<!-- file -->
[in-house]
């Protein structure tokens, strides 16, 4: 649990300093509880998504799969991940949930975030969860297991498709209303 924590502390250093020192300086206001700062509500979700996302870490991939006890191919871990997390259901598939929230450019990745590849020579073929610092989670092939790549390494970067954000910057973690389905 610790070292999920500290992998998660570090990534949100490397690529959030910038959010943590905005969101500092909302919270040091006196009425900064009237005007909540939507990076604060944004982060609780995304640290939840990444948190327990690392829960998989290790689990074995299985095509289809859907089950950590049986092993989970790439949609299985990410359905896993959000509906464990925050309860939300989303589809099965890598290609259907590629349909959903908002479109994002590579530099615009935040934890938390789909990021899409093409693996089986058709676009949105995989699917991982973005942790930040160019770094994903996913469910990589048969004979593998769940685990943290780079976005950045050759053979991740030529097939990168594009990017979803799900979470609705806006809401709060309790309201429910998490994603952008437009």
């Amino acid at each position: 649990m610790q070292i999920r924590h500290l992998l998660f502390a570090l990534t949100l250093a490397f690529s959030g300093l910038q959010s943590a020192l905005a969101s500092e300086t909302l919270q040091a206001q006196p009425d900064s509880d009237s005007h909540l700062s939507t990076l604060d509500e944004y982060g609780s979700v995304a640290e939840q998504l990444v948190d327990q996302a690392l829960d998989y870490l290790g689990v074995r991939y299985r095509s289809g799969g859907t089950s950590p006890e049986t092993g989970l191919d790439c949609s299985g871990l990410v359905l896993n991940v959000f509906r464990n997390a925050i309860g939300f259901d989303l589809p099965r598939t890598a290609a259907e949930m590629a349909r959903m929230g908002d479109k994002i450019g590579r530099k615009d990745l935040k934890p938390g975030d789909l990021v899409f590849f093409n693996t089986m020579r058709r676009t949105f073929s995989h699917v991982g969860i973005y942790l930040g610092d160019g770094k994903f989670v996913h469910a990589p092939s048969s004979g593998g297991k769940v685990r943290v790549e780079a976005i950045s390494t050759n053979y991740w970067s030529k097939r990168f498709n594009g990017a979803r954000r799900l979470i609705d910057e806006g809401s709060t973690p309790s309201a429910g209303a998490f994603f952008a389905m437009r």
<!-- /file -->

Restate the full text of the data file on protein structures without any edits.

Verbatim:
[in-house]
């Protein structure tokens, strides 16, 4: 649990300093509880998504799969991940949930975030969860297991498709209303 924590502390250093020192300086206001700062509500979700996302870490991939006890191919871990997390259901598939929230450019990745590849020579073929610092989670092939790549390494970067954000910057973690389905 610790070292999920500290992998998660570090990534949100490397690529959030910038959010943590905005969101500092909302919270040091006196009425900064009237005007909540939507990076604060944004982060609780995304640290939840990444948190327990690392829960998989290790689990074995299985095509289809859907089950950590049986092993989970790439949609299985990410359905896993959000509906464990925050309860939300989303589809099965890598290609259907590629349909959903908002479109994002590579530099615009935040934890938390789909990021899409093409693996089986058709676009949105995989699917991982973005942790930040160019770094994903996913469910990589048969004979593998769940685990943290780079976005950045050759053979991740030529097939990168594009990017979803799900979470609705806006809401709060309790309201429910998490994603952008437009």
């Amino acid at each position: 649990m610790q070292i999920r924590h500290l992998l998660f502390a570090l990534t949100l250093a490397f690529s959030g300093l910038q959010s943590a020192l905005a969101s500092e300086t909302l919270q040091a206001q006196p009425d900064s509880d009237s005007h909540l700062s939507t990076l604060d509500e944004y982060g609780s979700v995304a640290e939840q998504l990444v948190d327990q996302a690392l829960d998989y870490l290790g689990v074995r991939y299985r095509s289809g799969g859907t089950s950590p006890e049986t092993g989970l191919d790439c949609s299985g871990l990410v359905l896993n991940v959000f509906r464990n997390a925050i309860g939300f259901d989303l589809p099965r598939t890598a290609a259907e949930m590629a349909r959903m929230g908002d479109k994002i450019g590579r530099k615009d990745l935040k934890p938390g975030d789909l990021v899409f590849f093409n693996t089986m020579r058709r676009t949105f073929s995989h699917v991982g969860i973005y942790l930040g610092d160019g770094k994903f989670v996913h469910a990589p092939s048969s004979g593998g297991k769940v685990r943290v790549e780079a976005i950045s390494t050759n053979y991740w970067s030529k097939r990168f498709n594009g990017a979803r954000r799900l979470i609705d910057e806006g809401s709060t973690p309790s309201a429910g209303a998490f994603f952008a389905m437009r």